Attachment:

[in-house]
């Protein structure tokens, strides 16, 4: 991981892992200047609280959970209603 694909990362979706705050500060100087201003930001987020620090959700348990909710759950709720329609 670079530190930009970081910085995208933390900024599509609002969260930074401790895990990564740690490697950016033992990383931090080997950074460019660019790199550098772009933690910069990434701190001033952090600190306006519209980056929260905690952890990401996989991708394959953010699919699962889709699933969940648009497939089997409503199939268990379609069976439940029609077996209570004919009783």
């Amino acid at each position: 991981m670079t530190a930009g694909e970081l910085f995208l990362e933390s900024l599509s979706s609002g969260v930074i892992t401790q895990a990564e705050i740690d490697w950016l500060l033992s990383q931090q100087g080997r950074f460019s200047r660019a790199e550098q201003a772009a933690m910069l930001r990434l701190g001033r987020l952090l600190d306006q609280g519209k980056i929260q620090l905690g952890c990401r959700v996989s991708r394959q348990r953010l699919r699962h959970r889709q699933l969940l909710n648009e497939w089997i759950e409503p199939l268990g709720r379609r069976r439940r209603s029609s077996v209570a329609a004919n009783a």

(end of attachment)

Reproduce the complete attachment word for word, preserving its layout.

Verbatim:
[in-house]
């Protein structure tokens, strides 16, 4: 991981892992200047609280959970209603 694909990362979706705050500060100087201003930001987020620090959700348990909710759950709720329609 670079530190930009970081910085995208933390900024599509609002969260930074401790895990990564740690490697950016033992990383931090080997950074460019660019790199550098772009933690910069990434701190001033952090600190306006519209980056929260905690952890990401996989991708394959953010699919699962889709699933969940648009497939089997409503199939268990379609069976439940029609077996209570004919009783």
């Amino acid at each position: 991981m670079t530190a930009g694909e970081l910085f995208l990362e933390s900024l599509s979706s609002g969260v930074i892992t401790q895990a990564e705050i740690d490697w950016l500060l033992s990383q931090q100087g080997r950074f460019s200047r660019a790199e550098q201003a772009a933690m910069l930001r990434l701190g001033r987020l952090l600190d306006q609280g519209k980056i929260q620090l905690g952890c990401r959700v996989s991708r394959q348990r953010l699919r699962h959970r889709q699933l969940l909710n648009e497939w089997i759950e409503p199939l268990g709720r379609r069976r439940r209603s029609s077996v209570a329609a004919n009783a």